MiMES provided novel understandings of the nature and range of UK veterans’ exposure to asbestos. The diversity of sources of asbestos exposure raises questions about the correct strategies to undertake effective occupational history taking. The findings highlight the importance of an occupational history being conducted by a professional with experience of working with veterans, and knowledge of asbestos and mesothelioma. Early referral to professionals with expertise in veteran occupational history taking has the potential to improve the care that veterans with a diagnosis of mesothelioma receive. Specific questions may need to be asked of veterans when taking an occupational history. Firstly, to determine if they have ever served in the Armed Forces and, secondly to identify the range of possible sources of exposure. Questions may include “Have you served abroad? Have you served in a combat zone?” It is then important to ascertain if asbestos exposure occurred solely within their military service or in their civilian life. The findings also suggest that, for some, discussion of exposure could bring back distressing memories and create additional emotional and mental health care needs. This further highlights the important role of experienced professionals when an occupational history is being taken with a veteran, and the need for referral options for psychological care if required. The quality of the occupational history taking can have both financial and emotional implications.
      Participants discussed the ways in which their approach to living with mesothelioma was influenced by their time in the military. This might suggest that time in the military reinforces these particular aspects of men's practices, such as independence, control, and action orientation. The findings suggest that UK military veterans drew on their military service to generate the inner resources and resilience to cope with their mesothelioma. In this way their coping mechanisms differed from civilians. Some coping strategies were similar to civilians with mesothelioma. Previous research has highlighted that having a fighting spirit and prizing strength do feature in other illness responses and coping strategies (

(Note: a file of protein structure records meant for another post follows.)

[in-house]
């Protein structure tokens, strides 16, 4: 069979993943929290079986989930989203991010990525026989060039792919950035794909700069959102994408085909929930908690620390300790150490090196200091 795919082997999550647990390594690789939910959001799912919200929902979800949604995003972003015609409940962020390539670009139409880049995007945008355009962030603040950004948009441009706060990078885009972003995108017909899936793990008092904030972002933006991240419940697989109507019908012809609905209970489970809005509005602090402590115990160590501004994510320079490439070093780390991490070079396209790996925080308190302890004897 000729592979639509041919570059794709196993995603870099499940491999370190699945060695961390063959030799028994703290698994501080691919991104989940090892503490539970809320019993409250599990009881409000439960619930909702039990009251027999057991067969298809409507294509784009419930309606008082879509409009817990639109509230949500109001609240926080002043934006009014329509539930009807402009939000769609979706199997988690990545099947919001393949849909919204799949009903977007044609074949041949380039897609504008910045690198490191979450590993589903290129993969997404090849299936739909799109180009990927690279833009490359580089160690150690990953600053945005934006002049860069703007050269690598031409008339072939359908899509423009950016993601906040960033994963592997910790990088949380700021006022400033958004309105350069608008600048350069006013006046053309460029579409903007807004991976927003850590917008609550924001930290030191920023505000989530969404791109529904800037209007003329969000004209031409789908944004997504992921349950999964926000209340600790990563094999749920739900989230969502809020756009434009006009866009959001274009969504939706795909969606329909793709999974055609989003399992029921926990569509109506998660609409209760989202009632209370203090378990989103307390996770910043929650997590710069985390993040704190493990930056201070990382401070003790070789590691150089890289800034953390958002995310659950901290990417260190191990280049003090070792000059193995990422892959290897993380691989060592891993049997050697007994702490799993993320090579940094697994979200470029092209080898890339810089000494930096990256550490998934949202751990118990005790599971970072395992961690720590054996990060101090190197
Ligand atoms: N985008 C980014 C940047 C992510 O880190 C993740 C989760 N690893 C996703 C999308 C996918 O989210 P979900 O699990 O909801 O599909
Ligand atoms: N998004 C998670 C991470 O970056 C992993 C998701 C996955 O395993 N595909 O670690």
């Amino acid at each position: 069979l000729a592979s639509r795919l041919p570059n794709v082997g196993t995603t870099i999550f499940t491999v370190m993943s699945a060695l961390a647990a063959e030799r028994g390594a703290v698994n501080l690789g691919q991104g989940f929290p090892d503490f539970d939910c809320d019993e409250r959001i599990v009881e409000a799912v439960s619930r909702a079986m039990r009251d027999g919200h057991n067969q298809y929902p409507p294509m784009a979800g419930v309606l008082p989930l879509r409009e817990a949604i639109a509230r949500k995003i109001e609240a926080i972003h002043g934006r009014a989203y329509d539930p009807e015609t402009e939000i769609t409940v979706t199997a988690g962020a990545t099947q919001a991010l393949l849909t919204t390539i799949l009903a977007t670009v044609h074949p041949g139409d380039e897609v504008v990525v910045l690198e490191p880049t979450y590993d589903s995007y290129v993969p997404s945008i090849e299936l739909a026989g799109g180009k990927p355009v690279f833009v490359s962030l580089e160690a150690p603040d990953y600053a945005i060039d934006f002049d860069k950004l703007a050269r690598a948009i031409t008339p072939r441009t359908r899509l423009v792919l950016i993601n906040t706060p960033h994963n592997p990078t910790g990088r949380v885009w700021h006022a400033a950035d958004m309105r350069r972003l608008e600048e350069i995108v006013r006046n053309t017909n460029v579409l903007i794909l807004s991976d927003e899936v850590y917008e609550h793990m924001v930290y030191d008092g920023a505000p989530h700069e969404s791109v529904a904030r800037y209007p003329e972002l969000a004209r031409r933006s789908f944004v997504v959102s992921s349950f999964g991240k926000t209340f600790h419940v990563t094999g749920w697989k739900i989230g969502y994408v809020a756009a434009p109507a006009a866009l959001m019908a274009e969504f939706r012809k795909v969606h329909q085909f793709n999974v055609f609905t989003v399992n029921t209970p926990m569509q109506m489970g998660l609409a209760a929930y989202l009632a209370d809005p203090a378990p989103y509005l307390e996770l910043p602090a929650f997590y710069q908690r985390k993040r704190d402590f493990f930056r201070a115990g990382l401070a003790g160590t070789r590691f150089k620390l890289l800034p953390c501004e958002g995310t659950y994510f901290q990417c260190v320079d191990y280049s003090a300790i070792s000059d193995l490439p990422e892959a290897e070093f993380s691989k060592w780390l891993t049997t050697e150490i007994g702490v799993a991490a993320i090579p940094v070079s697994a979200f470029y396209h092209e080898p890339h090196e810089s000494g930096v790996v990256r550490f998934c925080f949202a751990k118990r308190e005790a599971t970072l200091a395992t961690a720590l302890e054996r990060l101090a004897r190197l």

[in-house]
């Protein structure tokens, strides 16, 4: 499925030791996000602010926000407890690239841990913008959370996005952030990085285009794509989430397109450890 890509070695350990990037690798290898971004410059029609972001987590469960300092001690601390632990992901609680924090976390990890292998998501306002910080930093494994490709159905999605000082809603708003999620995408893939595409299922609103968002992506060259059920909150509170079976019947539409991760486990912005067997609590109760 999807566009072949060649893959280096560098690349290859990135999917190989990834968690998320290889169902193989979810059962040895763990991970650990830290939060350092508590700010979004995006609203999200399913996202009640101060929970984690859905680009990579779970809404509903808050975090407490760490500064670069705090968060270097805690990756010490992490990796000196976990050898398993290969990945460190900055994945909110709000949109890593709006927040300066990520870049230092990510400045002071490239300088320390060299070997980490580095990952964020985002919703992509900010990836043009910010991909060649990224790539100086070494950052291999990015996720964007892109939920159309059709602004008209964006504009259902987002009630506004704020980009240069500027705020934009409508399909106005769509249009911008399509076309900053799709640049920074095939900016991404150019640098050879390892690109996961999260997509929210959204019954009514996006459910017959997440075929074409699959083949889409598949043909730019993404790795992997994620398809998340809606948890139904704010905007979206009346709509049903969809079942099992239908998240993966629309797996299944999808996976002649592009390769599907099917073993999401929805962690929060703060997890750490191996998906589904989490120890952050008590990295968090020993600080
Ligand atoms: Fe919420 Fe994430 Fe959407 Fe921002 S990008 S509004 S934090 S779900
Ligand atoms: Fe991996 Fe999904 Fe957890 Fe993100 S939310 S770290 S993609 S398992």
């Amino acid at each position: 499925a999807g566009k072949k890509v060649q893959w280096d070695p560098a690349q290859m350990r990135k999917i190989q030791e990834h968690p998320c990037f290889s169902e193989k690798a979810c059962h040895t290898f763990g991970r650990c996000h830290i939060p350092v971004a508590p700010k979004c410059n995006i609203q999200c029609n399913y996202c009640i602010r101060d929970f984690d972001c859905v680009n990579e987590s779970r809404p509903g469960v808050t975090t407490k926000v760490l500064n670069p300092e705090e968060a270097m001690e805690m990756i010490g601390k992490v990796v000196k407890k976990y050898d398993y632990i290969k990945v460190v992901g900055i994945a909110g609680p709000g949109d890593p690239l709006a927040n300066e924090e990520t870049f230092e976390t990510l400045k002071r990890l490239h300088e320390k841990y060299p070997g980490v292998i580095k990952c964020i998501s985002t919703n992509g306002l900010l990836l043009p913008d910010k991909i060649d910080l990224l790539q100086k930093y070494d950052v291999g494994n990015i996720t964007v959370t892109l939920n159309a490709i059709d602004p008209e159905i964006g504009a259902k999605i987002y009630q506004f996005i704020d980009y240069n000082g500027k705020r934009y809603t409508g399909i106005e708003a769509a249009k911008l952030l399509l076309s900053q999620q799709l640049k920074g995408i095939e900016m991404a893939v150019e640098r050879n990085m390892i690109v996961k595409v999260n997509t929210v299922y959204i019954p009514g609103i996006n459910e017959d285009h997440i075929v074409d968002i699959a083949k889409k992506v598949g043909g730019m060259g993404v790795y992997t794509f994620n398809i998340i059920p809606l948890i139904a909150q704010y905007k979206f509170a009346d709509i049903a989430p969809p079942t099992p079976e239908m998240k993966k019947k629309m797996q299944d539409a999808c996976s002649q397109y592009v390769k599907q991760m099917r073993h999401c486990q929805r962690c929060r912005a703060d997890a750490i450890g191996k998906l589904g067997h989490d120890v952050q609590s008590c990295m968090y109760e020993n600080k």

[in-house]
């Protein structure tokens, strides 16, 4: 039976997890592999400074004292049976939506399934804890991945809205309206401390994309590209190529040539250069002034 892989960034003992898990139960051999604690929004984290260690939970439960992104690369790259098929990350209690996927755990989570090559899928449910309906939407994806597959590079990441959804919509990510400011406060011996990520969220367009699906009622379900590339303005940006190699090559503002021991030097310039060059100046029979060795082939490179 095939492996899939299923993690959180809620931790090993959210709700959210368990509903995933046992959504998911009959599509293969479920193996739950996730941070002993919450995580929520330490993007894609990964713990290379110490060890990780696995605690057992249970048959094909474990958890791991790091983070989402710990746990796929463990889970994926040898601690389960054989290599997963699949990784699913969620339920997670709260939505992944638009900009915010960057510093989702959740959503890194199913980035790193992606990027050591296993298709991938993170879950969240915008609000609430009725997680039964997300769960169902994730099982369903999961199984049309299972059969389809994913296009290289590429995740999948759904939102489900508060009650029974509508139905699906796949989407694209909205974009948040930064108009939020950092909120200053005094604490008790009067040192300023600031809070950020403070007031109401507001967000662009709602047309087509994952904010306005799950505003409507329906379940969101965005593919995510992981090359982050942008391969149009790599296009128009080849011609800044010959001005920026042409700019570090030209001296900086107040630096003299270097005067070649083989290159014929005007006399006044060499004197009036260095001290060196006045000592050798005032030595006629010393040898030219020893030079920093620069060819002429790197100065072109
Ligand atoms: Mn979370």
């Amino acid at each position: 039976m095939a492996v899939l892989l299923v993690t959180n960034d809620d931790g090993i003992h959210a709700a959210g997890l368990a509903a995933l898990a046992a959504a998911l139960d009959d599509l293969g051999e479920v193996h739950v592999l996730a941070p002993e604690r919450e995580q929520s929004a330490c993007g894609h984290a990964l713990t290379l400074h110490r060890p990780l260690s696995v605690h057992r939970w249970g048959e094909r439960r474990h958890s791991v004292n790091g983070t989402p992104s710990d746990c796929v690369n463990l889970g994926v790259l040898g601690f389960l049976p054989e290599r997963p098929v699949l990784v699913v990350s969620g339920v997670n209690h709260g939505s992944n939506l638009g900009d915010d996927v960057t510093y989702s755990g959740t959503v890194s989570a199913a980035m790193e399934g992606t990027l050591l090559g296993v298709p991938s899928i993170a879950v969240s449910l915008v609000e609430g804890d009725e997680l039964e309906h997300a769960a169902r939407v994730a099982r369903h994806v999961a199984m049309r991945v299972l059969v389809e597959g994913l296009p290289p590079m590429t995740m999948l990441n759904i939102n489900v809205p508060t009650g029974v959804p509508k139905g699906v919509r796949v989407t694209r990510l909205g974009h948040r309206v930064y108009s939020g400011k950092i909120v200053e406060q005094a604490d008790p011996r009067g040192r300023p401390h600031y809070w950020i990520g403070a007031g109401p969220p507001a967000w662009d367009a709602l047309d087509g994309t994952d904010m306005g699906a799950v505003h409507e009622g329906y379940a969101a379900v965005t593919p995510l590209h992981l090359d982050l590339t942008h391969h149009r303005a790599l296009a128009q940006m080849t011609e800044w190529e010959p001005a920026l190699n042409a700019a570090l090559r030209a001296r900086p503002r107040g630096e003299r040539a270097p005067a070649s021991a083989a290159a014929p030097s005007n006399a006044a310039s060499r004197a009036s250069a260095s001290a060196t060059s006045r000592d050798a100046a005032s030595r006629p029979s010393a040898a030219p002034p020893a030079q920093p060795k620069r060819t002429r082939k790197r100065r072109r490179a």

• Czerw A.
      • Religioni U.
      • Deptała A.
      Assessment of pain, acceptance of illness, adjustment to life with cancer and coping strategies in breast cancer patients.
      ;
      • Hodges K.
      • Winstanley S.
      Effects of optimism, social support, fighting spirit, cancer worry and internal health locus of control on positive affect in cancer survivors: a path analysis.
      ;
      • Hopman P.
      • Rijken M.
      Illness perceptions of cancer patients: relationships with illness characteristics and coping.
      ). However, MiMES indicates that these attributes are especially prized in the military and can endure following service in the Armed Forces. In MiMES, veterans' and their families' responses to diagnosis were often action-centred with decisions rapidly made and executed. This reaction contrasts to the findings by
      • Clayson H.
      • Seymour J.
      • Noble B.
      • ChB M.
      Mesothelioma from the patient's perspective.
      who found that patients living with mesothelioma reacted with stoicism but little action. These study findings indicate that by focusing on action, some veterans avoid an emotional response and enhance their sense of control.